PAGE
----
Reduced grant writer workload: One common concern about the new system is that people who write a successful pre-proposal will then have to also write a 15-page proposal, thus increasing the workload to 20 pages spread across two separate submissions (pre-proposal + proposal). Folks argue that this results in more time grant writing and less time doing science. Our perspective is that while not perfect, the new system is much better than the old system where many people we knew were putting in 1-2 (or even more) 15-page proposals per deadline (i.e., 2-4 proposals/year) with only a 5-10% funding rate (vs. 20-30% for full proposals under the new system). That’s a lot more wasted effort, especially when you consider that much of the prose from the pre-proposal will presumably be used in the full proposal. As grant writers we also really liked that we didn’t need to generate dozens of pages of time consuming supplemental documents (budgets, postdoc mentoring plans, etc.) until we knew there was at least a reasonable chance of the proposal being funded. The scientific community should definitely have a discussion about how to streamline the process further to optimize the ratio of effort in proposal writing and review to quality of science being funded, but the current system is definitely a step forward in our opinion. If you’re interested in some of the mechanisms for how the PI proposal writing workload could be modified – both Prof-Like Substance and Jack’s posts contain some interesting ideas.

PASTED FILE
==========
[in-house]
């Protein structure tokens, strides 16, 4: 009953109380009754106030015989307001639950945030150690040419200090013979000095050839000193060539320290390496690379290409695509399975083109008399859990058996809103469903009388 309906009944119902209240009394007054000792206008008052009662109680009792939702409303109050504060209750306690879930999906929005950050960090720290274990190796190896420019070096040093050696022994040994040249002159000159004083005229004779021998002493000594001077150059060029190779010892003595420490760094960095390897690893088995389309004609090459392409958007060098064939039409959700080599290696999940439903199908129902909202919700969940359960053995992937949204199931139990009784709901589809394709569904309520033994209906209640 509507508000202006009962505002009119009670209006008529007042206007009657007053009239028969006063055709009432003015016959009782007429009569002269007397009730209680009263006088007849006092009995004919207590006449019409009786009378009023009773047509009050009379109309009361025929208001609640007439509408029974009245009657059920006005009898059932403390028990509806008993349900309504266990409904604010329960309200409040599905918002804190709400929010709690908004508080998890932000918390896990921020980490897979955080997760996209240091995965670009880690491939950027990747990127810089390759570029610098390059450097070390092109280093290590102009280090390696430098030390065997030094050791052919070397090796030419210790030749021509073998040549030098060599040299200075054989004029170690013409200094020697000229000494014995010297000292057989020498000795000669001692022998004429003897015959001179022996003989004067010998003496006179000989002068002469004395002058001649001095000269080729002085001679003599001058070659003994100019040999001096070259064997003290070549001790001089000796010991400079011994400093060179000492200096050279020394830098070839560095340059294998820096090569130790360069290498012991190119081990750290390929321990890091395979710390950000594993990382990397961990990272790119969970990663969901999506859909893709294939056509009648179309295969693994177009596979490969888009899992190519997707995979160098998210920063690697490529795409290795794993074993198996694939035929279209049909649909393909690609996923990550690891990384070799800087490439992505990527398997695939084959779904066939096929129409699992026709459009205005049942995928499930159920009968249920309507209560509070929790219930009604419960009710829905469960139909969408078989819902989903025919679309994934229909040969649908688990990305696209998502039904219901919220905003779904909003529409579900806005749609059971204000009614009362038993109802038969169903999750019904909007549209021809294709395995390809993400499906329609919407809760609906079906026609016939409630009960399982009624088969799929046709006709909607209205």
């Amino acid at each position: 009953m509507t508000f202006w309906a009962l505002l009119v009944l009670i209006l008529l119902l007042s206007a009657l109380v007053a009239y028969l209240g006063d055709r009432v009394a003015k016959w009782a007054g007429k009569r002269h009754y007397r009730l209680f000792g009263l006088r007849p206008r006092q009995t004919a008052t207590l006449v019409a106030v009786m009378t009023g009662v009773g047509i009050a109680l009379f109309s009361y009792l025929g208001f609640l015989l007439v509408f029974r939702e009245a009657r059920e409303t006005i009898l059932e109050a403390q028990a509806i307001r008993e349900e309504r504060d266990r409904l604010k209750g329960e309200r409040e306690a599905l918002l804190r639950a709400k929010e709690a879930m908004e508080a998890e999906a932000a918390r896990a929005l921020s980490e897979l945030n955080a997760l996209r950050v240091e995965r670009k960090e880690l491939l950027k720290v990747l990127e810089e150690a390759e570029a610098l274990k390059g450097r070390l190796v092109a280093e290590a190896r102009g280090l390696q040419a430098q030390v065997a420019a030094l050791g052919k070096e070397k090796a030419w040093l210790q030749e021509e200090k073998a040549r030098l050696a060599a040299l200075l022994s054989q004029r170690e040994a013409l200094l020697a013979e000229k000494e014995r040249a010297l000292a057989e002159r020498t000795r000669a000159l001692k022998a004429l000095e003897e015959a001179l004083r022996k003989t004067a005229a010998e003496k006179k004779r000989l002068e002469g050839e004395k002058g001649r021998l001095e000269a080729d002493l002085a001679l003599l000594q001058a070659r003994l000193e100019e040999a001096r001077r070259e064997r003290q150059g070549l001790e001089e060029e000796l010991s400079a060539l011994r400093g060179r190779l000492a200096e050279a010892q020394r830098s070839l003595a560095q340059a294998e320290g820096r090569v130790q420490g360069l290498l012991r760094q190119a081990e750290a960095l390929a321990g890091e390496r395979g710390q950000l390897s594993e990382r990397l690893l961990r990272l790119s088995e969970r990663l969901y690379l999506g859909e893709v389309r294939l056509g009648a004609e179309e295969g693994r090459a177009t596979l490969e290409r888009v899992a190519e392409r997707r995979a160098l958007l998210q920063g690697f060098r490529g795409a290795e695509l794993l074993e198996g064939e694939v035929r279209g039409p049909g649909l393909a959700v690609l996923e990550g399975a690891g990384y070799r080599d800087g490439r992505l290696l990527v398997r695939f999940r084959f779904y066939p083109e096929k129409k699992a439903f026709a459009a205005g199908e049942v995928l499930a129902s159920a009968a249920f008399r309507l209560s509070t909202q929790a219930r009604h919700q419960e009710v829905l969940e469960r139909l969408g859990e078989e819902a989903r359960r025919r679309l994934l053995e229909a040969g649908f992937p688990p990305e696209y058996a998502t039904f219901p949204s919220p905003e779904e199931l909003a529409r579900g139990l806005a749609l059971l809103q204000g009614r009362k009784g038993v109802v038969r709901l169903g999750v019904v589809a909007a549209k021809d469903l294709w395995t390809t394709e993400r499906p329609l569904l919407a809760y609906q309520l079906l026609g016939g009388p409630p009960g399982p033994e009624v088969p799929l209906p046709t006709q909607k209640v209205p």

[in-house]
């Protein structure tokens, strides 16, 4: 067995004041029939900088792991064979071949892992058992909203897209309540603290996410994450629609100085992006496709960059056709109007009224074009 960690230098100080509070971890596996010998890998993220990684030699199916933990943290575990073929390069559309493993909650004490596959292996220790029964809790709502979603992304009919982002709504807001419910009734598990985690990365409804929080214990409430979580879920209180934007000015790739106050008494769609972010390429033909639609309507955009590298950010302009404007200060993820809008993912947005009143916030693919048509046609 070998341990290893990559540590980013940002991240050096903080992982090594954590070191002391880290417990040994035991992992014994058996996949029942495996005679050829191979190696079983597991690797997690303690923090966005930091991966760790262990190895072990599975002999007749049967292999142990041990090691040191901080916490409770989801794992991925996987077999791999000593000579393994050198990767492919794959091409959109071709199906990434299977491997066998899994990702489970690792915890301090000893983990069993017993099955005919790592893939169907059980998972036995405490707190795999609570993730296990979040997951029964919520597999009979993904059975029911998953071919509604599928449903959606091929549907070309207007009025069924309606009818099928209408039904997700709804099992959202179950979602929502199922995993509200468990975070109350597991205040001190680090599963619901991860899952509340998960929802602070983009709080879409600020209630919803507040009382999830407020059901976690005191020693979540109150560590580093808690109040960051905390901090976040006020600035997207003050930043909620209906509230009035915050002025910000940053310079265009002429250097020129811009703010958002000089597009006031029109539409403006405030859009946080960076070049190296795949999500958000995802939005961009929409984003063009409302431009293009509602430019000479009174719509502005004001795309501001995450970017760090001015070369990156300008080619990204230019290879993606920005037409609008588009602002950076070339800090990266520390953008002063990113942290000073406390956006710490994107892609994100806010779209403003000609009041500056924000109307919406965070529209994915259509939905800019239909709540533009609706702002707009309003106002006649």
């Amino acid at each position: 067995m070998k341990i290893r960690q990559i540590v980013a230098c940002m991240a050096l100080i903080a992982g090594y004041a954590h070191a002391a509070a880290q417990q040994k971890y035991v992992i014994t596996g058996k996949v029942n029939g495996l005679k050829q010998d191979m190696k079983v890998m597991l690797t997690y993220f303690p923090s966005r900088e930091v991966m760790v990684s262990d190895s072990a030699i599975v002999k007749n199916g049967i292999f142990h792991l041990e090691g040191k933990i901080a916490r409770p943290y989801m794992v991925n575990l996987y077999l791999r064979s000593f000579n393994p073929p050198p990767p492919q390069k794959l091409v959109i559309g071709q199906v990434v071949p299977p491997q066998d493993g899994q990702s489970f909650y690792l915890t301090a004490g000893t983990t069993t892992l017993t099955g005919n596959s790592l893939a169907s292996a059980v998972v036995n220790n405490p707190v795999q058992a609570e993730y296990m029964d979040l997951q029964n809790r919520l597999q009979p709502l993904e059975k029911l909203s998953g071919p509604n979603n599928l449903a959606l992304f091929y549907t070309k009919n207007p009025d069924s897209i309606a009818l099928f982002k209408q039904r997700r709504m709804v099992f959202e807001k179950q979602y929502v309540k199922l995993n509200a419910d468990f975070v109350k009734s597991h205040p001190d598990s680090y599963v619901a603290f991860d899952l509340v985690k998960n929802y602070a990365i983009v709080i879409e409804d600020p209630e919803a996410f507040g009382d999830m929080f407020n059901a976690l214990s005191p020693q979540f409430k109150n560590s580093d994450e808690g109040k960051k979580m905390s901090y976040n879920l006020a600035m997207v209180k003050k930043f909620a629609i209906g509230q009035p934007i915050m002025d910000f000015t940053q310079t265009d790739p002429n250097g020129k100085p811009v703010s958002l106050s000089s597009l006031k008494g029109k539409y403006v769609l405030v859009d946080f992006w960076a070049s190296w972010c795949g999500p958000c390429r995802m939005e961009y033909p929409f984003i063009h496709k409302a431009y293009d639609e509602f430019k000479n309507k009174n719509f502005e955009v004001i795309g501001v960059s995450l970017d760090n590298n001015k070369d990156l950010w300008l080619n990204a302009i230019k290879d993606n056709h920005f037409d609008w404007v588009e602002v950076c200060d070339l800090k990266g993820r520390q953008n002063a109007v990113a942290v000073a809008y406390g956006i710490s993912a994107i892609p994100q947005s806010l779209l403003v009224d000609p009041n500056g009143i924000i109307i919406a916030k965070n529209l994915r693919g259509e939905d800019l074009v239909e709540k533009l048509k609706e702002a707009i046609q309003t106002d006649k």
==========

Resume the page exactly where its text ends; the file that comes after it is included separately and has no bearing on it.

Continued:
New investigators: Everyone, everyone, everyone is concerned about the untenured people. Given the culture among universities that grants = tenure, untenured faculty don’t have the luxury of time, and the big concern is that only having 1 deadline/year gives untenured people fewer chances to get funding before tenure decisions. Since the number of proposals NSF is funding isn’t changing, this isn’t quite as bad as it seems. However, if it takes a new investigator a couple of rounds to make it past the prepoposal stage then they may not have very many tries to figure out how to write a successful full proposal. The counterarguments are that the once-yearly deadline gives investigators more time to refine ideas, digest feedback, obtain friendly reviews from colleagues and therefore (hopefully) submit stronger proposals as a result. It also (potentially) restricts the amount of time that untenured folks spend writing grants, therefore freeing up more time to focus on scholarly publications, mentoring students, and creating strong learning environments in our classrooms, which (theoretically) also are important for tenure. We love the ideas behind the counterarguments and if things really play out that way it would be to the betterment of science, but we do worry about how this ideal fares against the grants=tenure mentality.
Collaboration: One of our big concerns (and that of others as well ) is the potential impact of the 2 proposal limit on interdisciplinary collaboration. Much of science is now highly interdisciplinary and collaborative and if team size is limited because of proposal limits this will make both justifying and accomplishing major projects more difficult. We have already run into this problem both in having former co-PIs remove themselves from existing proposals and in having to turn down potential collaborations. We have no problem with a limit on the number of lead-PI proposals, in a lot of ways we think it will help improve the balance between proposing science and actually doing it, but the limit on collaboration is a major concern.